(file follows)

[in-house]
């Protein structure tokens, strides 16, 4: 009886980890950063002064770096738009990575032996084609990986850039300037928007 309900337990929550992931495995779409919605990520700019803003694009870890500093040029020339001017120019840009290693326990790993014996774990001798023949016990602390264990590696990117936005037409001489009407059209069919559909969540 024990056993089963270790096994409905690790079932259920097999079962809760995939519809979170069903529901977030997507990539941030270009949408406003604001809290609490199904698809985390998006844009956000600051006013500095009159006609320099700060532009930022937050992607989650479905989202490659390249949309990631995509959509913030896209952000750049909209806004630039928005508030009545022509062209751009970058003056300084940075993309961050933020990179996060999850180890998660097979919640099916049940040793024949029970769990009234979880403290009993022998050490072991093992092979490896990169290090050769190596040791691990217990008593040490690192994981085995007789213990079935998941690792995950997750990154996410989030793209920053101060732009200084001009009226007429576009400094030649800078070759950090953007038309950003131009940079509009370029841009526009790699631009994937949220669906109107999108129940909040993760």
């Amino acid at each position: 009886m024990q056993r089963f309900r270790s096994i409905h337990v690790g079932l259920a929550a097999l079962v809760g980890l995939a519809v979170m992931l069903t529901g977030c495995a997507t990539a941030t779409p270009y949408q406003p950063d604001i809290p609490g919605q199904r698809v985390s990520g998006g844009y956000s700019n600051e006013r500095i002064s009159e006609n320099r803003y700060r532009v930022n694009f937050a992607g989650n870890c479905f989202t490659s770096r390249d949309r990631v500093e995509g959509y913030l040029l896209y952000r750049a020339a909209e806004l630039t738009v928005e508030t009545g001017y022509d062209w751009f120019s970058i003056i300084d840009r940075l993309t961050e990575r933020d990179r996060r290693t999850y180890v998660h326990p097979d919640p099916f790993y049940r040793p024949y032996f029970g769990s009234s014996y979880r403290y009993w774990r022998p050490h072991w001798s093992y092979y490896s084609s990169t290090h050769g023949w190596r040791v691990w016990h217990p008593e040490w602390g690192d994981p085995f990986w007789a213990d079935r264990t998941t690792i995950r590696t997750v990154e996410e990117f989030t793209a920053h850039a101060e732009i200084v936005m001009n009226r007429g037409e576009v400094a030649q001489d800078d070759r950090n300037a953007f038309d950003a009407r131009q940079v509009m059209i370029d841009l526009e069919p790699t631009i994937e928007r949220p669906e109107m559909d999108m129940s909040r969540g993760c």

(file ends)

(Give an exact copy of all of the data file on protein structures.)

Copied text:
[in-house]
């Protein structure tokens, strides 16, 4: 009886980890950063002064770096738009990575032996084609990986850039300037928007 309900337990929550992931495995779409919605990520700019803003694009870890500093040029020339001017120019840009290693326990790993014996774990001798023949016990602390264990590696990117936005037409001489009407059209069919559909969540 024990056993089963270790096994409905690790079932259920097999079962809760995939519809979170069903529901977030997507990539941030270009949408406003604001809290609490199904698809985390998006844009956000600051006013500095009159006609320099700060532009930022937050992607989650479905989202490659390249949309990631995509959509913030896209952000750049909209806004630039928005508030009545022509062209751009970058003056300084940075993309961050933020990179996060999850180890998660097979919640099916049940040793024949029970769990009234979880403290009993022998050490072991093992092979490896990169290090050769190596040791691990217990008593040490690192994981085995007789213990079935998941690792995950997750990154996410989030793209920053101060732009200084001009009226007429576009400094030649800078070759950090953007038309950003131009940079509009370029841009526009790699631009994937949220669906109107999108129940909040993760």
């Amino acid at each position: 009886m024990q056993r089963f309900r270790s096994i409905h337990v690790g079932l259920a929550a097999l079962v809760g980890l995939a519809v979170m992931l069903t529901g977030c495995a997507t990539a941030t779409p270009y949408q406003p950063d604001i809290p609490g919605q199904r698809v985390s990520g998006g844009y956000s700019n600051e006013r500095i002064s009159e006609n320099r803003y700060r532009v930022n694009f937050a992607g989650n870890c479905f989202t490659s770096r390249d949309r990631v500093e995509g959509y913030l040029l896209y952000r750049a020339a909209e806004l630039t738009v928005e508030t009545g001017y022509d062209w751009f120019s970058i003056i300084d840009r940075l993309t961050e990575r933020d990179r996060r290693t999850y180890v998660h326990p097979d919640p099916f790993y049940r040793p024949y032996f029970g769990s009234s014996y979880r403290y009993w774990r022998p050490h072991w001798s093992y092979y490896s084609s990169t290090h050769g023949w190596r040791v691990w016990h217990p008593e040490w602390g690192d994981p085995f990986w007789a213990d079935r264990t998941t690792i995950r590696t997750v990154e996410e990117f989030t793209a920053h850039a101060e732009i200084v936005m001009n009226r007429g037409e576009v400094a030649q001489d800078d070759r950090n300037a953007f038309d950003a009407r131009q940079v509009m059209i370029d841009l526009e069919p790699t631009i994937e928007r949220p669906e109107m559909d999108m129940s909040r969540g993760c």